Orthostatic hypotension, balance and falls in Parkinson's disease

Authors


  • Potential conflict of interest: Nothing to report.

Abstract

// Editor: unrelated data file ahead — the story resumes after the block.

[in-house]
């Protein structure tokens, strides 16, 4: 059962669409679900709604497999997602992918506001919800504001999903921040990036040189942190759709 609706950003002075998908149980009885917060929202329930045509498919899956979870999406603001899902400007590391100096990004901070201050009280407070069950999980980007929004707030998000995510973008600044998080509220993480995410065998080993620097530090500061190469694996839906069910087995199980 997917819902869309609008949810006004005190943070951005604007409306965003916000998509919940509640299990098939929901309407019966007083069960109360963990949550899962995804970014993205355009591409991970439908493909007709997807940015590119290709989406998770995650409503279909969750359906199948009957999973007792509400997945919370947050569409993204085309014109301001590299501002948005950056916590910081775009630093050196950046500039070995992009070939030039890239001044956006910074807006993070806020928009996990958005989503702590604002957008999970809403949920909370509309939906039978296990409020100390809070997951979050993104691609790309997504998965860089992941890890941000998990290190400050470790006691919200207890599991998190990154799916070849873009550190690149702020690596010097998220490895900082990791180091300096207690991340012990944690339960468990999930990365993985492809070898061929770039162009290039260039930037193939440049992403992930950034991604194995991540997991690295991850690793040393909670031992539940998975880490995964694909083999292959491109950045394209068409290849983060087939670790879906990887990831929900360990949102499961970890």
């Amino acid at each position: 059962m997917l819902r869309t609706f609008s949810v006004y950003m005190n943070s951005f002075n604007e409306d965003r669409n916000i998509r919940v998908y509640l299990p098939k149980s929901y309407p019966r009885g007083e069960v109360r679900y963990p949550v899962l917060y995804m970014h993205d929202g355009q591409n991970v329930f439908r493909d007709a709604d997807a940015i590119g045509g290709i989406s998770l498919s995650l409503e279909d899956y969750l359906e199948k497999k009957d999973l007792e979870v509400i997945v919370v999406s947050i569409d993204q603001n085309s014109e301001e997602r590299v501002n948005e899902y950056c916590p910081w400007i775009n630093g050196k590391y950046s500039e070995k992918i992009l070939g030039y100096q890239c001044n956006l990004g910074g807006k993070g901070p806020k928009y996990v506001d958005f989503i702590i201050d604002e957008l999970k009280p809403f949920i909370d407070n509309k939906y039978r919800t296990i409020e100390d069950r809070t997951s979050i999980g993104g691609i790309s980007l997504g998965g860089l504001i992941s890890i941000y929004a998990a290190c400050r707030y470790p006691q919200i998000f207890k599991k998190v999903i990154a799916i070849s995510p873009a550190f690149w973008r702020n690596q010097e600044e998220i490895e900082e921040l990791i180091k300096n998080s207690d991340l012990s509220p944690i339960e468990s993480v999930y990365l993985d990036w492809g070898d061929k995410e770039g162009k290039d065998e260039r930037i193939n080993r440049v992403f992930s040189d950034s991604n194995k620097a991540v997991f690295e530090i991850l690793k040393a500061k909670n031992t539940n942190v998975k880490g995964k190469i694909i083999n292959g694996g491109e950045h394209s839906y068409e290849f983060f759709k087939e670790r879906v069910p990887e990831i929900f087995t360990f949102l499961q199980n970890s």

Orthostatic hypotension (OH) is a common feature in Parkinson's disease (PD). As the control of balance and gait is already affected by PD per se, OH may further predispose patients to falls and accidents. The study was conducted to evaluate the clinical correlates of OH and its association with mobility and balance in PD. From a total population of 205,000 inhabitants, 120 PD patients were included in the study. Medical data including history of recent falls were collected, and patients were clinically examined using the orthostatic test, the Timed Up & Go test, walking speed, and the quantitative measurement of postural sway. Sixty-three (52.5%) patients had OH in the orthostatic test. Twenty-five (39.5%) patients with and 16 (28.1%) patients without OH (P = 0.614) had fallen during the past 3 months. Patients with OH had significantly increased postural sway in standing compared with patients without OH. However, OH was not associated with mobility or walking speed. The current results support the concept that the control of body balance and OH may be closely linked. © 2009 Movement Disorder Society

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